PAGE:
Against the Country

Paperback $17.00

Aug 21, 2018 | 336 Pages

Ebook $10.99

Jan 06, 2015 | 336 Pages

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  • Paperback $17.00

    Aug 21, 2018 | 336 Pages

    Warning: Invalid argument supplied for foreach() in /www/prhdev/ on line 271
  • Ebook $10.99

    Jan 06, 2015 | 336 Pages

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“Iconoclastic . . . Against the Country has obvious affinities to Southern Gothic, both in its voice and in the delight it takes in rural ignorance and grotesqueries. . . . [A] country cousin of David Foster Wallace.”The New York Times Book Review

“Exceptional in its verbal brilliance and conscientiousness, Against the Country involves us in a family’s anguished and hilarious struggle against the strange dooms that seem peculiar to white rural America. This is a savage and gladdening novel.”—Joseph O’Neill, author of Netherland and The Dog
“[Ben] Metcalf’s unnamed narrator dazzles with his Puritan deadpan and capacious intellect, not to mention his double-barreled blasts of dark humor and wicked satire. . . . There are so many brilliant turns of phrase in Against the Country that it’s hard to choose favorites, but Metcalf is at his sharpest and most seductive when his antihero does more than blast and blame, when he steps outside his sermons to say something real. . . . Every note in every solo is sounded with exquisite perfection.”Slate
“Faulknerian . . . eccentric, magnificent Southern Gothic metafiction.”Vanity Fair

“Ben Metcalf is a brilliant writer, and Against the Country is an ingenious and hilarious novel, a glittering, bitter celebration of how the lousiness of life can be redeemed in the hands (and mouth) of a top-shelf teller of life’s stories.”—Sam Lipsyte, author of The Ask and The Fun Parts
“A daring conglomeration of every trick, swindle and gimmick possible using only ink and paper, a pulpwood imagination machine so finely and expertly wrought that it can take on Jefferson, Thoreau, the church, patriotism, race relations, sexual identity, J. D. Salinger, the myth of America and a thousand other targets . . . [Against the Country] is absolutely and completely worth all investment of time and effort, because it is an undeniably beautiful object, sharp as a new razor.”—NPR
“The book is nothing short of an encyclopedia of American provincial rage in all its irrepressible hideousness. . . . Against the Country stands out as one of the more necessary—and most eloquent—expressions of a distinctly American, provincial rage in some years.”Flavorwire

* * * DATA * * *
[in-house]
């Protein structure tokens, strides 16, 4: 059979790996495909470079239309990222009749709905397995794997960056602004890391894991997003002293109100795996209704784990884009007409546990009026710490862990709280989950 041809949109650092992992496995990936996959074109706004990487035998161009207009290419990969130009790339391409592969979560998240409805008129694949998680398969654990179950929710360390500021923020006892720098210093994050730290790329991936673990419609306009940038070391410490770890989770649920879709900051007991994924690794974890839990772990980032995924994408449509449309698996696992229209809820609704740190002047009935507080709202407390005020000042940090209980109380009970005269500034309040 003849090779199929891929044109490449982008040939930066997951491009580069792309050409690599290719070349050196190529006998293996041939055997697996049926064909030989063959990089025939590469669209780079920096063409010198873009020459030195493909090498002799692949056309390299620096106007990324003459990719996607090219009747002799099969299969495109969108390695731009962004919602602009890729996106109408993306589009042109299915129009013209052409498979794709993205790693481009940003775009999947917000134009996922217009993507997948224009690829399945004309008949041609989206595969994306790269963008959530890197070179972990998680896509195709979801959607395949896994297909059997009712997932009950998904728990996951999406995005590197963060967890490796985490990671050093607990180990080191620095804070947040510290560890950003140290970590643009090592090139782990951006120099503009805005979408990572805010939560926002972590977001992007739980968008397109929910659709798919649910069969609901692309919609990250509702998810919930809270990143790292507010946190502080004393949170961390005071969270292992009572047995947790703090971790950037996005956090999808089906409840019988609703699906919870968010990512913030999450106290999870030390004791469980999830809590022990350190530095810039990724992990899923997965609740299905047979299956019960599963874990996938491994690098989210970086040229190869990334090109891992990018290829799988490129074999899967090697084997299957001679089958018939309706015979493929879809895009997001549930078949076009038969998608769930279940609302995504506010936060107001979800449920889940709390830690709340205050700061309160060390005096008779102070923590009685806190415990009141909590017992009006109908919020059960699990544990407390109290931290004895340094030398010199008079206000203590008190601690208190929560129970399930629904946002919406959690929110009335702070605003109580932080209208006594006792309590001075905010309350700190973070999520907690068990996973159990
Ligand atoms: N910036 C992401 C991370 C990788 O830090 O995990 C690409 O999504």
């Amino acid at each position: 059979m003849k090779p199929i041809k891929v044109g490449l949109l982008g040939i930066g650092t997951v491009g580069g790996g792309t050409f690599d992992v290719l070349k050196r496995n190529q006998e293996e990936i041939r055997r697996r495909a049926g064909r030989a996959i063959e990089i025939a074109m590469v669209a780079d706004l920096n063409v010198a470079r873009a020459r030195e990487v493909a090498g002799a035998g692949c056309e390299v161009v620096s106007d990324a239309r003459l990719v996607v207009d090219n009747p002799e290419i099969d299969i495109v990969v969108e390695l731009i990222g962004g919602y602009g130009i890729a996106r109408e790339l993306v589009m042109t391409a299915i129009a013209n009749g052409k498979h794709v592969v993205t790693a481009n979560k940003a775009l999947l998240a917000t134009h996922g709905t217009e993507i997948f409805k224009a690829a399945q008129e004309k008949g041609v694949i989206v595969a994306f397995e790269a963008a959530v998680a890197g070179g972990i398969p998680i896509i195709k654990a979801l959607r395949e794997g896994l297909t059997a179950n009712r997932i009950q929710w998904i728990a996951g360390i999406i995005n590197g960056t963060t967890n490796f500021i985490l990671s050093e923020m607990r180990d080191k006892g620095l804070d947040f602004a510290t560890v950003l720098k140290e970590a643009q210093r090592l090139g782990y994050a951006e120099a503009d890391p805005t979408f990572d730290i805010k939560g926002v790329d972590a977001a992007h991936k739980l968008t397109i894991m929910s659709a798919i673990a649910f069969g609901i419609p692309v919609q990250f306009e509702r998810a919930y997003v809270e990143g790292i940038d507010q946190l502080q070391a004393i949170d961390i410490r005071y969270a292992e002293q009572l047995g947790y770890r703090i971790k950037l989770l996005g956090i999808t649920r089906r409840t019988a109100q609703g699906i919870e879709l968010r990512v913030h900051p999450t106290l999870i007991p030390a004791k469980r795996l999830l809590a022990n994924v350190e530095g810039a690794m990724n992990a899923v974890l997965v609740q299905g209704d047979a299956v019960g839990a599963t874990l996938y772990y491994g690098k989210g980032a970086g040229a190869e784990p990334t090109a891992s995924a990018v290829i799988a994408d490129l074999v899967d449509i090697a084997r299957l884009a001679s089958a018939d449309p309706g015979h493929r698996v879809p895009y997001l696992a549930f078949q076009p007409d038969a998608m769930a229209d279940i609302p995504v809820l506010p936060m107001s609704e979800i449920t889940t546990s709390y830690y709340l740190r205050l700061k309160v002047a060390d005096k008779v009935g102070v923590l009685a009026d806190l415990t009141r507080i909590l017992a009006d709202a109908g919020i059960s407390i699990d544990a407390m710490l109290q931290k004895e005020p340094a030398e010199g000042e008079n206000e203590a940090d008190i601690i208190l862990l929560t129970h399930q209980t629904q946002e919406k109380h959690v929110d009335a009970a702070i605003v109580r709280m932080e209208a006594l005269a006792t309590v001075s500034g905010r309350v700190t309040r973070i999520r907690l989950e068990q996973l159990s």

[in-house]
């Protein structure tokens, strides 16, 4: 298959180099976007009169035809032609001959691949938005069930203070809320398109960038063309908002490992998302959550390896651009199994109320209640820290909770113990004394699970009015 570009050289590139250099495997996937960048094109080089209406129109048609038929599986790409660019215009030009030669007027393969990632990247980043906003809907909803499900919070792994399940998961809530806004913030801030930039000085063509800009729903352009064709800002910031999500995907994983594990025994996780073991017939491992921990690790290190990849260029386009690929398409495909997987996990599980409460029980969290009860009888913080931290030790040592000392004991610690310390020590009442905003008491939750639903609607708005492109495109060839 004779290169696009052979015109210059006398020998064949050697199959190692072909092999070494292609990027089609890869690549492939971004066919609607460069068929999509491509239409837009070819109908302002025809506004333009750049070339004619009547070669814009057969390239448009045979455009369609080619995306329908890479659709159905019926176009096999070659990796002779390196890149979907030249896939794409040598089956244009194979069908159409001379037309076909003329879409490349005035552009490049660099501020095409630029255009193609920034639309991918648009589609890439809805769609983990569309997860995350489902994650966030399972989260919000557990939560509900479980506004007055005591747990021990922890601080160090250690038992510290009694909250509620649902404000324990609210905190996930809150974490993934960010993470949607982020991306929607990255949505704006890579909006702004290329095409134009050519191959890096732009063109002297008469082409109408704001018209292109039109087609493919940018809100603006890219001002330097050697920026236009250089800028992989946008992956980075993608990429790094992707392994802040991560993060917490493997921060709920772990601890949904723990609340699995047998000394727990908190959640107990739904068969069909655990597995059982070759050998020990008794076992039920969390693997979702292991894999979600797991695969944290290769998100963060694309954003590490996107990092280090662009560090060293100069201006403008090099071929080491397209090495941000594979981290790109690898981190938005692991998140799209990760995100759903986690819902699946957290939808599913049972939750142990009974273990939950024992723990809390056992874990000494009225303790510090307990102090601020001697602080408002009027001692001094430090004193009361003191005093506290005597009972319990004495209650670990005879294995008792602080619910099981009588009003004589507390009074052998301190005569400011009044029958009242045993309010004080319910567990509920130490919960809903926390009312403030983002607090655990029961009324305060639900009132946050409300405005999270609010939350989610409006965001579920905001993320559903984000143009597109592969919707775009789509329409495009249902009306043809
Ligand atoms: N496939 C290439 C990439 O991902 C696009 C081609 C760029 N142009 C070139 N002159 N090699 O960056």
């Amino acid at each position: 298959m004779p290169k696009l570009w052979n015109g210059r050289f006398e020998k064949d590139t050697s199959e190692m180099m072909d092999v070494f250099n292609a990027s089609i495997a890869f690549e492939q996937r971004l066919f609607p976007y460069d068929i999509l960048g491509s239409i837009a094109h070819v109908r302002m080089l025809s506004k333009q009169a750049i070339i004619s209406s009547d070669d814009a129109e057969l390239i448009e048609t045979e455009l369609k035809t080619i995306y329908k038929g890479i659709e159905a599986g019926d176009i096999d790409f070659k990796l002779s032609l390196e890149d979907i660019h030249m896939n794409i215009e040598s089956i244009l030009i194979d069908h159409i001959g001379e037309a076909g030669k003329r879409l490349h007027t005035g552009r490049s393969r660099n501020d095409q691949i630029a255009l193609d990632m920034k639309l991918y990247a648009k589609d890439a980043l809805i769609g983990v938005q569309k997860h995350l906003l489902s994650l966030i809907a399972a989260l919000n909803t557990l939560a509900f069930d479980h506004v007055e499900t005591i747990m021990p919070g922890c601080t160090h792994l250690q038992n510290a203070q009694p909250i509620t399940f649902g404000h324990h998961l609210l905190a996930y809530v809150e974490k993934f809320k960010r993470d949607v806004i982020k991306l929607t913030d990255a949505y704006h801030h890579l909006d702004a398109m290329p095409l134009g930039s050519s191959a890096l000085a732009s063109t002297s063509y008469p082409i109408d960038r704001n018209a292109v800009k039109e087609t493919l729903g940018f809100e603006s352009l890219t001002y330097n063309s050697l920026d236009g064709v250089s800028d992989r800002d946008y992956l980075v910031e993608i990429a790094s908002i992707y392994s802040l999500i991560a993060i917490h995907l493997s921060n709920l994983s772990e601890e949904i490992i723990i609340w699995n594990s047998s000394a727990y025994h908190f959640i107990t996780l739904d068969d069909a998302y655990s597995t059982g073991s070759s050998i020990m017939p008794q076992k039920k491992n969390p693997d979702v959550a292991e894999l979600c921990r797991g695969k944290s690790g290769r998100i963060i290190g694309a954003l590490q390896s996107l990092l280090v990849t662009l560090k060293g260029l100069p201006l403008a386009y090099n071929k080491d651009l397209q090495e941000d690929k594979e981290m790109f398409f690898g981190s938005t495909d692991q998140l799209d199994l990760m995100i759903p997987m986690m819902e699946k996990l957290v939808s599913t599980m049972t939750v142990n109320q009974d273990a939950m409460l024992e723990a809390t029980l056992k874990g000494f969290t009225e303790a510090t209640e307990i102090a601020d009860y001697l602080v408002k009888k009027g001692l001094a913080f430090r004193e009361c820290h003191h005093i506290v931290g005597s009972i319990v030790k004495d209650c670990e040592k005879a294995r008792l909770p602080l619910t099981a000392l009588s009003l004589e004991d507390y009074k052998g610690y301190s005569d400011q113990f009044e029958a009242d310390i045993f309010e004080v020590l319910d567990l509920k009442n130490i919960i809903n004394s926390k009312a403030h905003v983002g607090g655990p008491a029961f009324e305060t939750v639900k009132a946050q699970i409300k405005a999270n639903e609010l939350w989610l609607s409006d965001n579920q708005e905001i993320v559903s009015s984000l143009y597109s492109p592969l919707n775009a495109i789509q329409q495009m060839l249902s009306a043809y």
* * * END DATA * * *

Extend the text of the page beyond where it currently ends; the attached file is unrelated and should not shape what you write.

“This novel is a lightning strike. It is a surge of electrical energy captured inside sentences. Ben Metcalf is a master of rhetoric and rage and persuasion and darkness and wit. Against the Country is an explosion of a book.”—Heidi Julavits, author of The Vanishers
“A virtuosic tour de force of Southern malfeasance . . . The all-American life is lovingly deconstructed in a passionate screed that feels like a confession from the tortured heart of the South itself. But even in envying Thomas Jefferson ‘his idyllic hallucinations’ and damning ‘this flytrap of a county,’ Metcalf composes a relentlessly articulate paean to the American project. In the end, this isn’t a Southern novel, because it isn’t exactly a novel. It’s more like man’s revenge on God for the world he made—and anyone who disagrees must be a Yankee.”Publishers Weekly (starred review)
“A descriptive diatribe requiring careful reading for full appreciation of its wit . . . Besides being quite amusing, this book provides a potent examination of rural culture and of life in general. . . . The recirculating structure and casual yet intensely cerebral nature of this book make an arresting though demanding read. . . . Highly recommended.”Library Journal

Against the Country makes me feel joyful the way Candide, for all its astute gloominess, makes me feel better about the world because such a brilliant, funny thing has been made in it. The intelligence is generous and omnipresent, and every single page made me laugh.”—Rivka Galchen, author of Atmospheric Disturbances
“To find anything reminiscent of this writing you’d need to go back about 150 years, though it sounds new in Metcalf’s handling and occasionally even punk. What he has to say about American childhood is frightening and true. Virginia, you have been both honored and shamed by your wayward son.”—John Jeremiah Sullivan, author of Pulphead: Essays

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